Derived from the old English word for “lengthen” (as do the days in spring), Lent is the 40-day period of prayer, penitence and pondering before Easter.
Starting on Ash Wednesday, the seventh Wednesday before Easter, it commemorates Christ’s period of deprivation and sacrifice in the desert and recalls the events leading to his crucifixion.
Strict observers of Lententide may observe periods of fasting or at least abstain from festivities, certain foods and other indulgences, giving the money saved to charity.
Lent’s liturgical colour is a sombre purple, recalling the royal robe the Roman soldiers mockingly placed on Jesus.
On the day before Ash Wednesday, Christians would go to their confessor to be shriven.
After being absolved (shriven, or shrove), they would mark the day by indulging in—for the last time before Easter—richer foods given up for Lent, such as eggs, fats, sugar, milk, meat and fish. With the addition of some flour, a batch of pancakes made a thrifty catch-all for a household’s pre-Lenten store of sugar, milk and eggs.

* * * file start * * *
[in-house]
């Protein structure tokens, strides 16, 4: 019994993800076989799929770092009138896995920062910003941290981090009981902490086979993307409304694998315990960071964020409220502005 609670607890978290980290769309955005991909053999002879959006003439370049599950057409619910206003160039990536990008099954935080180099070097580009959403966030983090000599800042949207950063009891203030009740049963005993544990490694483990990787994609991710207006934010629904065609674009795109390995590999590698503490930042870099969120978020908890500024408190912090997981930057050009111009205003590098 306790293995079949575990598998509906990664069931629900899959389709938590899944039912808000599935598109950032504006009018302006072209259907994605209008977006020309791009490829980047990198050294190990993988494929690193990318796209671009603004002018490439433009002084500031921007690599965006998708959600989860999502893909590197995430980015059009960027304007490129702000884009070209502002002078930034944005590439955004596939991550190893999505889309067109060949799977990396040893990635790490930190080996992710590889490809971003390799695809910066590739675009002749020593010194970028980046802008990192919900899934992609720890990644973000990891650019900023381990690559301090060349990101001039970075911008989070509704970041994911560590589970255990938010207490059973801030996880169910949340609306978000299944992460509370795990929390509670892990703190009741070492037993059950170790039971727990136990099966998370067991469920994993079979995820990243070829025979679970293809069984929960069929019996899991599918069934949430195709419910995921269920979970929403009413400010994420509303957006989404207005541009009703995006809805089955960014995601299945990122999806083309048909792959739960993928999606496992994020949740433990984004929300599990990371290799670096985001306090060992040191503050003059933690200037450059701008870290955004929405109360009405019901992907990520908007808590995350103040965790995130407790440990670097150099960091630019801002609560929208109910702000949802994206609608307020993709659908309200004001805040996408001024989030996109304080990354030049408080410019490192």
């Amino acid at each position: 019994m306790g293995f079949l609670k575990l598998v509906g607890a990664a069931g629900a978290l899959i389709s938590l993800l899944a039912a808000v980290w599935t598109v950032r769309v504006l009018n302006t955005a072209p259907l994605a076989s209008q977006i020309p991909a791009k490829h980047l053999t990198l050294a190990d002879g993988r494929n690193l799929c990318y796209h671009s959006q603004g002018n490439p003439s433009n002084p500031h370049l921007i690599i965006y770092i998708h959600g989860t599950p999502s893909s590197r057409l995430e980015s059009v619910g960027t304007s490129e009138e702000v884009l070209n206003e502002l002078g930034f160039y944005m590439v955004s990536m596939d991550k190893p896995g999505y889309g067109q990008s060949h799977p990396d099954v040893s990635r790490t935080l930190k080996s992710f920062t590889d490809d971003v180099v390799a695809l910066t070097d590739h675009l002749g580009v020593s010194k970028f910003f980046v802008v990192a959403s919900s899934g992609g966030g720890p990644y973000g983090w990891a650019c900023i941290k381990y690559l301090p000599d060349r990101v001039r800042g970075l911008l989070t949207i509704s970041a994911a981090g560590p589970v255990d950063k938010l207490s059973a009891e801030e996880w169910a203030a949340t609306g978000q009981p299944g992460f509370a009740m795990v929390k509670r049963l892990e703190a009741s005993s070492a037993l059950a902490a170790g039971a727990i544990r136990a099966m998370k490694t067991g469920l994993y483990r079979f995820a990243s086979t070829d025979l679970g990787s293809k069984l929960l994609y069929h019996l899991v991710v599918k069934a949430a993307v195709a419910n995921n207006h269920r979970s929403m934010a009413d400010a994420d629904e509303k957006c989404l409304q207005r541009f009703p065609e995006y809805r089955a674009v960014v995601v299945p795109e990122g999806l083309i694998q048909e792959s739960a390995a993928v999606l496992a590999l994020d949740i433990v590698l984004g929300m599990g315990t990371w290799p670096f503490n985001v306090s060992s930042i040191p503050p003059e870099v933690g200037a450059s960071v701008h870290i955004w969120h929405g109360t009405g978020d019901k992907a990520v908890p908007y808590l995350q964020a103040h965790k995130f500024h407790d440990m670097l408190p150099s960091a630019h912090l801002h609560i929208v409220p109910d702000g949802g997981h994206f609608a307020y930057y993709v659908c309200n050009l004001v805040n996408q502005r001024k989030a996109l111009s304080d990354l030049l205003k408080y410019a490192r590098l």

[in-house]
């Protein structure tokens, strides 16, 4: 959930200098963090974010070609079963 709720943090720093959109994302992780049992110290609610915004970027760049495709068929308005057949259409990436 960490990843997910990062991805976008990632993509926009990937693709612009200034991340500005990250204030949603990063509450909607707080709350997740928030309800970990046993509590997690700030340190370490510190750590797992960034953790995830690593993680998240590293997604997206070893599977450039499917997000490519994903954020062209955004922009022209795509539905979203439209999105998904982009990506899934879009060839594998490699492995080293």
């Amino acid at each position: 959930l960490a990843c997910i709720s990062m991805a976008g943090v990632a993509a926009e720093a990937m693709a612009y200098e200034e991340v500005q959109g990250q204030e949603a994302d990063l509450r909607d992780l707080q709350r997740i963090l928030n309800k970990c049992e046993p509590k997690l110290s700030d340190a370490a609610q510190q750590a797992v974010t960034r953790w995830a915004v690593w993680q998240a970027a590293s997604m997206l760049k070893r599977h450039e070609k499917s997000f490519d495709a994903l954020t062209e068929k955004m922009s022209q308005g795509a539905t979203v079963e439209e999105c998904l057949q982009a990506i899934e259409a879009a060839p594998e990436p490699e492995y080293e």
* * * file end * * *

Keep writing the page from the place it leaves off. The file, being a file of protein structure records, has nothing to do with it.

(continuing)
As for pancake races, legend has it that a 15th-century woman was frying pancakes when she heard the tolling of the shriving bell. Off she raced to confession—apron, pan, pancakes and all.
Rooted in Old Testament precedent (Job 42:6), ashes are worn as symbols of sin, sorrow and repentance. Lenten ashes are made by burning palm crosses blessed in the previous year’s Palm Sunday celebrations and are sometimes mixed with anointing oil. As presiders place ashes in the shape of a cross on the foreheads of congregants, they say, “Remember that you are dust, and to dust you shall return.” These words remind us of human mortality, ephemerality and of our origin, with God breathing life into dust. For some, the ashen cross may also symbolise the way Christ’s crucifixion replaced Old Testament burnt offerings as atonement for human sin.
The stations of the cross are a traditional Lenten observance.